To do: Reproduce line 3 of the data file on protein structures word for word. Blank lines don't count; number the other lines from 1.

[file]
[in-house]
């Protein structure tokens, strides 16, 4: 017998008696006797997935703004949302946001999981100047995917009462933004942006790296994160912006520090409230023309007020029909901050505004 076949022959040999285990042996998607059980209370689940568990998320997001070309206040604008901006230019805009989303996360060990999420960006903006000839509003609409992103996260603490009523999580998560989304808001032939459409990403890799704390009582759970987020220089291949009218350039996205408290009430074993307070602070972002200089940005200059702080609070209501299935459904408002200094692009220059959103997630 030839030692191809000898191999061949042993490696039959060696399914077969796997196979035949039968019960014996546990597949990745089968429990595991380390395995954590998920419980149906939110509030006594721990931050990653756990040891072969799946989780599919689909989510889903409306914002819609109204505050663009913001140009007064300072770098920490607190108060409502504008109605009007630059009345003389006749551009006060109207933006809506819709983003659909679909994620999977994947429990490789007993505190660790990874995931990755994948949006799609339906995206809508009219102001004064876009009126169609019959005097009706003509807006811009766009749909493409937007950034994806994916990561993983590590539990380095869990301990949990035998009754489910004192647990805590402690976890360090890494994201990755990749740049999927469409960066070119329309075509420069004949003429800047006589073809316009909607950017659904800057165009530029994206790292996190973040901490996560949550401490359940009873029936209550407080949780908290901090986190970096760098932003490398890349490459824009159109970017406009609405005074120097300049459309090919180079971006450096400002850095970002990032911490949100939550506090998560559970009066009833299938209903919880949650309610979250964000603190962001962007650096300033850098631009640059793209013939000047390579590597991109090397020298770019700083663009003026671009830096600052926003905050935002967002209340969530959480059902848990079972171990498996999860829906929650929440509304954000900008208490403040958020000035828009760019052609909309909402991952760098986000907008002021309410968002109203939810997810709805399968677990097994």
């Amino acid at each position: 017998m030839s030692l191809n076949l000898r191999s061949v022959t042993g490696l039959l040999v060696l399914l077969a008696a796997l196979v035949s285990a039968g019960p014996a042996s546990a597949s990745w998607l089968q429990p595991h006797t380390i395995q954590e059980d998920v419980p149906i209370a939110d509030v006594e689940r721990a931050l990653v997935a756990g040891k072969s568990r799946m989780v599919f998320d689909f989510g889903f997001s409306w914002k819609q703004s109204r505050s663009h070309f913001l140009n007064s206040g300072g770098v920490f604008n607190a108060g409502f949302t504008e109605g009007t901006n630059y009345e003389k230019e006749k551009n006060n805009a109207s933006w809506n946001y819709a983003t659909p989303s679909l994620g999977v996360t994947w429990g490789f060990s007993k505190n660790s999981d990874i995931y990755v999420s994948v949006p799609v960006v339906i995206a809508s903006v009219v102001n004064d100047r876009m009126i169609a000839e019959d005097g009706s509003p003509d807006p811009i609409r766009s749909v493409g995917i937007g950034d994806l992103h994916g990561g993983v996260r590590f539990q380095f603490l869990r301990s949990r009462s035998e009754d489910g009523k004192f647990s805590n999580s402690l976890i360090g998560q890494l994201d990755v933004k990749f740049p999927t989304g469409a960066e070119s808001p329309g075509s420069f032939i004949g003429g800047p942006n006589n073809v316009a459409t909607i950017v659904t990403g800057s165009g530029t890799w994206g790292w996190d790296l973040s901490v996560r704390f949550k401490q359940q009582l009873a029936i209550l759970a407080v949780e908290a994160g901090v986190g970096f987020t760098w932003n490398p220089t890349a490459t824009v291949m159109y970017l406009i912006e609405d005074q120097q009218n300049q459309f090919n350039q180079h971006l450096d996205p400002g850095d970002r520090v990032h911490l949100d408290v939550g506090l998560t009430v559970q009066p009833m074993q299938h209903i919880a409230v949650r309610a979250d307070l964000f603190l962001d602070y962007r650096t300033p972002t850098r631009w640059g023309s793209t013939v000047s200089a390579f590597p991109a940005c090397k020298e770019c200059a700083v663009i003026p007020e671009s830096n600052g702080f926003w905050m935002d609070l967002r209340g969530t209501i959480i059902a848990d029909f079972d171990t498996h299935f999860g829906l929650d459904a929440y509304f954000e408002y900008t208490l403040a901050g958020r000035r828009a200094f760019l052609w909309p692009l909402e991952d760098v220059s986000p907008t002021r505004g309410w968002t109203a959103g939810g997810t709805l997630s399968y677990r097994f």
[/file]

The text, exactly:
């Amino acid at each position: 017998m030839s030692l191809n076949l000898r191999s061949v022959t042993g490696l039959l040999v060696l399914l077969a008696a796997l196979v035949s285990a039968g019960p014996a042996s546990a597949s990745w998607l089968q429990p595991h006797t380390i395995q954590e059980d998920v419980p149906i209370a939110d509030v006594e689940r721990a931050l990653v997935a756990g040891k072969s568990r799946m989780v599919f998320d689909f989510g889903f997001s409306w914002k819609q703004s109204r505050s663009h070309f913001l140009n007064s206040g300072g770098v920490f604008n607190a108060g409502f949302t504008e109605g009007t901006n630059y009345e003389k230019e006749k551009n006060n805009a109207s933006w809506n946001y819709a983003t659909p989303s679909l994620g999977v996360t994947w429990g490789f060990s007993k505190n660790s999981d990874i995931y990755v999420s994948v949006p799609v960006v339906i995206a809508s903006v009219v102001n004064d100047r876009m009126i169609a000839e019959d005097g009706s509003p003509d807006p811009i609409r766009s749909v493409g995917i937007g950034d994806l992103h994916g990561g993983v996260r590590f539990q380095f603490l869990r301990s949990r009462s035998e009754d489910g009523k004192f647990s805590n999580s402690l976890i360090g998560q890494l994201d990755v933004k990749f740049p999927t989304g469409a960066e070119s808001p329309g075509s420069f032939i004949g003429g800047p942006n006589n073809v316009a459409t909607i950017v659904t990403g800057s165009g530029t890799w994206g790292w996190d790296l973040s901490v996560r704390f949550k401490q359940q009582l009873a029936i209550l759970a407080v949780e908290a994160g901090v986190g970096f987020t760098w932003n490398p220089t890349a490459t824009v291949m159109y970017l406009i912006e609405d005074q120097q009218n300049q459309f090919n350039q180079h971006l450096d996205p400002g850095d970002r520090v990032h911490l949100d408290v939550g506090l998560t009430v559970q009066p009833m074993q299938h209903i919880a409230v949650r309610a979250d307070l964000f603190l962001d602070y962007r650096t300033p972002t850098r631009w640059g023309s793209t013939v000047s200089a390579f590597p991109a940005c090397k020298e770019c200059a700083v663009i003026p007020e671009s830096n600052g702080f926003w905050m935002d609070l967002r209340g969530t209501i959480i059902a848990d029909f079972d171990t498996h299935f999860g829906l929650d459904a929440y509304f954000e408002y900008t208490l403040a901050g958020r000035r828009a200094f760019l052609w909309p692009l909402e991952d760098v220059s986000p907008t002021r505004g309410w968002t109203a959103g939810g997810t709805l997630s399968y677990r097994f």